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Research Into Hormetic Stress Shows How You Can Improve Your Exercise Routine

1st April 2022

1st April 2022

By Beth Shelper

Have you ever heard of the phrase “what doesn’t kill you makes you stronger”? Well, that most definitely applies here.

Whilst we’re all too aware of the impact of stresses, both in terms of acute stressors or those that are considered more chronic, every single one of us can discuss and reflect on times of stress in our lives.

Whilst there are genuine biological reasons for stress, of which we will go into in this article, did you know that there are more than just these immediately obvious types of stress that we are aware of, that we go through in life? Well, in fact, that we go through every day.

One of those is that of hormetic stress, or what is known as hormesis.

What is hormesis?

Hormesis is a state that describes the bodies natural reaction or response following exposure. What we mean by exposure, is of that to a product, with examples including supplementations, foods or drinks such as alcohol, or to a state, such as heat or pressure.

It’s not just a state that describes this exposure, though, but a description of the bodies response to a certain dose of the substance, condition or environment. If anything, it’s great proof that that so called ‘healthy stress’ that many health and wellness experts talk about. Make sense?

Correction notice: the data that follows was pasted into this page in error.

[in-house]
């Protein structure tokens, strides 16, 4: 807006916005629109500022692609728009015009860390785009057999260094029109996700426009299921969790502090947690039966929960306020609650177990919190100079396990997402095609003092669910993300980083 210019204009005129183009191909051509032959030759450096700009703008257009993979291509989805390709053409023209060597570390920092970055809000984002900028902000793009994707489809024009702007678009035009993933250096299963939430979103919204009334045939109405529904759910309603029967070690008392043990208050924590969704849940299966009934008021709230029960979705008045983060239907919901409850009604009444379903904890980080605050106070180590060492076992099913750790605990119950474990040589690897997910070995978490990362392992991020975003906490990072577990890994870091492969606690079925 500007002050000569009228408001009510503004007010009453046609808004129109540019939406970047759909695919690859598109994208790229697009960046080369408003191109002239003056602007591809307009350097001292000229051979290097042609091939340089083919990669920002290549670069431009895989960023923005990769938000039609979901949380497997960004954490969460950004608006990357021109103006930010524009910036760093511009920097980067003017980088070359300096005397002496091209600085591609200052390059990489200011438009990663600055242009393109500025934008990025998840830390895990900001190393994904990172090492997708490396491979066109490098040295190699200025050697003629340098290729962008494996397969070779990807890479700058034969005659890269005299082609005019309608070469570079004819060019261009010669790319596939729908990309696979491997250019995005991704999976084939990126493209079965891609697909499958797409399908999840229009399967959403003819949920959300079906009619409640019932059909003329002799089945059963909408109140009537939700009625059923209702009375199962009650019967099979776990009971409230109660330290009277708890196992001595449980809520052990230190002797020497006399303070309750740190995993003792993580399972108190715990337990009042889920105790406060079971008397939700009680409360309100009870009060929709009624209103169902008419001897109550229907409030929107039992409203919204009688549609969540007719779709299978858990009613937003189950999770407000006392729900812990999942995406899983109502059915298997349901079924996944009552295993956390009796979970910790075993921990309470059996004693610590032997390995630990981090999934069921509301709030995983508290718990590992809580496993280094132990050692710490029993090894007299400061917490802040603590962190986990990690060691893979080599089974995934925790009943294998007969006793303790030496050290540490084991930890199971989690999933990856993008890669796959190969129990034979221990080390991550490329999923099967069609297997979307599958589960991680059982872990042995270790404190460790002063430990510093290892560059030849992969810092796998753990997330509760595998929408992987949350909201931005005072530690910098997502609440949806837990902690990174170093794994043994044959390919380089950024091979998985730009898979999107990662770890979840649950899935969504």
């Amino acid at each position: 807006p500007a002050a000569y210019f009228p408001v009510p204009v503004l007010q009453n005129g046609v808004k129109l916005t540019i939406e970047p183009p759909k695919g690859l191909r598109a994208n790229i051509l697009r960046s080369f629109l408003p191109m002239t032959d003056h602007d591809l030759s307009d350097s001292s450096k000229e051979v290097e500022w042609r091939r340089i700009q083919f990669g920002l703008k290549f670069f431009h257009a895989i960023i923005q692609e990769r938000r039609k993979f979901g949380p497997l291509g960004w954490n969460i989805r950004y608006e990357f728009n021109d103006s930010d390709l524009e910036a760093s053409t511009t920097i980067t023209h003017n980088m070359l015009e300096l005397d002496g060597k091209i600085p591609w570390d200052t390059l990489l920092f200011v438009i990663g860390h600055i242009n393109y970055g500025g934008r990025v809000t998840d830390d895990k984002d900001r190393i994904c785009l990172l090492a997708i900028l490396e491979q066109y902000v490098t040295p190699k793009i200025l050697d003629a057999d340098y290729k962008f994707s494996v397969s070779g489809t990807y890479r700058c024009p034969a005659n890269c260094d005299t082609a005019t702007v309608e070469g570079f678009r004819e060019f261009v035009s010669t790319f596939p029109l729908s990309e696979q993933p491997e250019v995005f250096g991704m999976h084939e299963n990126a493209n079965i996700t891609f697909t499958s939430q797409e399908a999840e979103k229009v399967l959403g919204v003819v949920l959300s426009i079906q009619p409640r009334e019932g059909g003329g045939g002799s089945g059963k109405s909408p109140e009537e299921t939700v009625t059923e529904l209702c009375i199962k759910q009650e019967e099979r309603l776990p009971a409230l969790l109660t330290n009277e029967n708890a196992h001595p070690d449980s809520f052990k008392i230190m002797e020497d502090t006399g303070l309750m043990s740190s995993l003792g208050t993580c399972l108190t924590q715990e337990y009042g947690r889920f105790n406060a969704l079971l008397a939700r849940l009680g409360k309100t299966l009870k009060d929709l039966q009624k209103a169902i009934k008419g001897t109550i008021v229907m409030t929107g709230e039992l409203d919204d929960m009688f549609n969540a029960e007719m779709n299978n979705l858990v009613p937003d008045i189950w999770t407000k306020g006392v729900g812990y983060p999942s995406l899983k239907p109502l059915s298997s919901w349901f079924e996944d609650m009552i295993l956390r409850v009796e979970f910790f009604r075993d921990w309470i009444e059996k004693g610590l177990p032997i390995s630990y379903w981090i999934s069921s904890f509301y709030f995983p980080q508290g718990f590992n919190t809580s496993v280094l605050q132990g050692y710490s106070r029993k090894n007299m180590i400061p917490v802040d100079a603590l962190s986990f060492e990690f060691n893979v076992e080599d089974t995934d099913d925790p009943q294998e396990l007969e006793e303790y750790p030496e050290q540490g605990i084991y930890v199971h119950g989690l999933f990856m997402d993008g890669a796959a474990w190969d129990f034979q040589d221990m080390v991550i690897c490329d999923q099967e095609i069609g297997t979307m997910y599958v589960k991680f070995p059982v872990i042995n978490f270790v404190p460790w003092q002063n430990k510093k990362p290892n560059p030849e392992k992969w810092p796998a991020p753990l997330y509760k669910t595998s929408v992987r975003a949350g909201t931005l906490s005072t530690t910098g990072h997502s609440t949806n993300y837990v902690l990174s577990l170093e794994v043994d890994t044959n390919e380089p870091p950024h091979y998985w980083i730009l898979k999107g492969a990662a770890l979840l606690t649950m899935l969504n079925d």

What is hormetic stress?

In order to determine what exactly hormetic stress is, it’s first important to know what stress is in general, we think. By nature, stress as a state refers to the disruption of the body from it’s normal state.

Taking into consideration of the above, hormetic stress describes the so-called ‘ideal’ exposure to the hormetic stressor.

Achieving hormetic stress can be a difficult and potentially difficult process, depending on the stressor. For example, if the stressor is a poison, under exposure to this particular stressor could leave the body entirely unchanged, but overexposure to such poison could be hugely detrimental, or even fatal.

Examples of common instances of hormetic stress

Whilst poison is a pretty extreme example (but one that was kind of necessary to adequately explain the 4-1-1), there are plenty of more common examples of substances or environmental conditions that lead the body to engage in what we describe as this hormetic stress.

Common hormetic stressors include:

Why do we monitor hormetic stress levels and exposure?

The good news is that not all stress can have the same consequences as taking too much poison. The even better news is that healthy stress can have a lot of health and wellness benefits, and for that reason, many people actually voluntarily put themselves under this hormetic stress to improve their performance.

Logically, the body’s natural response to stress is to ramp up the defence and repair whatever is happening in an attempt to rapidly bring your body back to balance (otherwise known as homeostasis). So, with that in mind, common examples of this include engaging in strength training to increase muscle strength.